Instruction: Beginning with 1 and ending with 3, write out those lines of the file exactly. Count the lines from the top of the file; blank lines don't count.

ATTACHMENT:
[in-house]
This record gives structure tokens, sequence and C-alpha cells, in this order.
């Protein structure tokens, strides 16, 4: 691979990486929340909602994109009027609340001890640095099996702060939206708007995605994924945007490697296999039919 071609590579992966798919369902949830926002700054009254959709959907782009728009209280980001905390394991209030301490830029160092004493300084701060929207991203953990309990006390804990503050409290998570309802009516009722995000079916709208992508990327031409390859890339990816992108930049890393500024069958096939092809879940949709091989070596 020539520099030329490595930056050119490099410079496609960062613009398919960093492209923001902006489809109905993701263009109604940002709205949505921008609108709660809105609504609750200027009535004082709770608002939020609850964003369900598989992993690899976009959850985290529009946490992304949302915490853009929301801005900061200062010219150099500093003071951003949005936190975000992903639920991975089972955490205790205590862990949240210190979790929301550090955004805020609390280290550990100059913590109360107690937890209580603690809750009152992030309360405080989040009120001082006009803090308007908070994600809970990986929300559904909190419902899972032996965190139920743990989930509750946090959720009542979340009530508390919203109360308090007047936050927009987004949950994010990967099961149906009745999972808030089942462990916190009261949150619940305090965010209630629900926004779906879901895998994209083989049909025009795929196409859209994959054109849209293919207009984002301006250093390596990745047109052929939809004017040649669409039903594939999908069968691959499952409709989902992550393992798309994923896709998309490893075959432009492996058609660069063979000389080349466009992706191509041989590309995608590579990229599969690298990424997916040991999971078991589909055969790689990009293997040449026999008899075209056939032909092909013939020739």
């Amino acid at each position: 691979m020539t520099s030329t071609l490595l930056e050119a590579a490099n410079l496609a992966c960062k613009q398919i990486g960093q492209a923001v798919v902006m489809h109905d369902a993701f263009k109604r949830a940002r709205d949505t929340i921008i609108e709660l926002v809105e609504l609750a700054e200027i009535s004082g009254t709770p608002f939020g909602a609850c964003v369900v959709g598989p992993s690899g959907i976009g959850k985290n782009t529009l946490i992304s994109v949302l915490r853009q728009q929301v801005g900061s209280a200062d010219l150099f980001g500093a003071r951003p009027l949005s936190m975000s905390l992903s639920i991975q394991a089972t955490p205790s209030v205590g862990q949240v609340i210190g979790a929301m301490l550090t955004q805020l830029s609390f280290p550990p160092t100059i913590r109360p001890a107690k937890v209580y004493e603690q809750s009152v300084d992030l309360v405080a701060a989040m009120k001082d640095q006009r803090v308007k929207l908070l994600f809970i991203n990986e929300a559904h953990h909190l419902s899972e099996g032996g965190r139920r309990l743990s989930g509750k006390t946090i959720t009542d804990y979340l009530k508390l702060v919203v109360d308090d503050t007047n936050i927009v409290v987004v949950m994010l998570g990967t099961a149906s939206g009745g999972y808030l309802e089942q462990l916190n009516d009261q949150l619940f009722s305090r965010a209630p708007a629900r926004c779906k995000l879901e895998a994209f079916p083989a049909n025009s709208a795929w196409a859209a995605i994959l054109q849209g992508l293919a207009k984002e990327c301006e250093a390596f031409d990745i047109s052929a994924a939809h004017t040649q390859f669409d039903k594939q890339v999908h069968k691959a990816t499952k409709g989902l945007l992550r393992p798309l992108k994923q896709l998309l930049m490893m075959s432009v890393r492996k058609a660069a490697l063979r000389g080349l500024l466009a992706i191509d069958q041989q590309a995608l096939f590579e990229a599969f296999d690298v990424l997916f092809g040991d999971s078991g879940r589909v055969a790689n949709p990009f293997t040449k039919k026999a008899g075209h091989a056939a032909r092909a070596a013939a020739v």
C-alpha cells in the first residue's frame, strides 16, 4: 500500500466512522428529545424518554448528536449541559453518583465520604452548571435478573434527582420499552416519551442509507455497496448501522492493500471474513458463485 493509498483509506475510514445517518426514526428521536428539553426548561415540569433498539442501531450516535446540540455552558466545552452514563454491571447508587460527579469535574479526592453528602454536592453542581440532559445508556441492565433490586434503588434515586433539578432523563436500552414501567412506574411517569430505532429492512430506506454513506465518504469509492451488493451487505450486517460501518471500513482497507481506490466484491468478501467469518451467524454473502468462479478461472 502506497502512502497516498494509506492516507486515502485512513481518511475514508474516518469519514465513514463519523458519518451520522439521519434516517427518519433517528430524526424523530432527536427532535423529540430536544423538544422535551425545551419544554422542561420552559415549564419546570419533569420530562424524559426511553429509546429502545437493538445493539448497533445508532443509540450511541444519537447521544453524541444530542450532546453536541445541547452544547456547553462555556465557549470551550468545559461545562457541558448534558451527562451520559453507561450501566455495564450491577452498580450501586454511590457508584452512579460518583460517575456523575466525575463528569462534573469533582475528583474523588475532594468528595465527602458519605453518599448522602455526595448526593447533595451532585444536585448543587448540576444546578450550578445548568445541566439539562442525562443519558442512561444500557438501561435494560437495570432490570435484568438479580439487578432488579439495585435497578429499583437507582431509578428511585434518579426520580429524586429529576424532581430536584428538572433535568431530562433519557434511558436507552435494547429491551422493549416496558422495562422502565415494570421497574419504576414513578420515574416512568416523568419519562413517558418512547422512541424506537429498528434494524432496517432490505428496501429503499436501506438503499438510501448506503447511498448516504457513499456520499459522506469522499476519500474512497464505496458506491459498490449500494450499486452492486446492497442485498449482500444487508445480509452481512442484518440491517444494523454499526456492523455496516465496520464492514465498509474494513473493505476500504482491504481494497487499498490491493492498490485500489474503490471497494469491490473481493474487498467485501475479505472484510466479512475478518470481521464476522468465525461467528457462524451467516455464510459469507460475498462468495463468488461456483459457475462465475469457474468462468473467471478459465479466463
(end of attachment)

[in-house]
This record gives structure tokens, sequence and C-alpha cells, in this order.
């Protein structure tokens, strides 16, 4: 691979990486929340909602994109009027609340001890640095099996702060939206708007995605994924945007490697296999039919 071609590579992966798919369902949830926002700054009254959709959907782009728009209280980001905390394991209030301490830029160092004493300084701060929207991203953990309990006390804990503050409290998570309802009516009722995000079916709208992508990327031409390859890339990816992108930049890393500024069958096939092809879940949709091989070596 020539520099030329490595930056050119490099410079496609960062613009398919960093492209923001902006489809109905993701263009109604940002709205949505921008609108709660809105609504609750200027009535004082709770608002939020609850964003369900598989992993690899976009959850985290529009946490992304949302915490853009929301801005900061200062010219150099500093003071951003949005936190975000992903639920991975089972955490205790205590862990949240210190979790929301550090955004805020609390280290550990100059913590109360107690937890209580603690809750009152992030309360405080989040009120001082006009803090308007908070994600809970990986929300559904909190419902899972032996965190139920743990989930509750946090959720009542979340009530508390919203109360308090007047936050927009987004949950994010990967099961149906009745999972808030089942462990916190009261949150619940305090965010209630629900926004779906879901895998994209083989049909025009795929196409859209994959054109849209293919207009984002301006250093390596990745047109052929939809004017040649669409039903594939999908069968691959499952409709989902992550393992798309994923896709998309490893075959432009492996058609660069063979000389080349466009992706191509041989590309995608590579990229599969690298990424997916040991999971078991589909055969790689990009293997040449026999008899075209056939032909092909013939020739």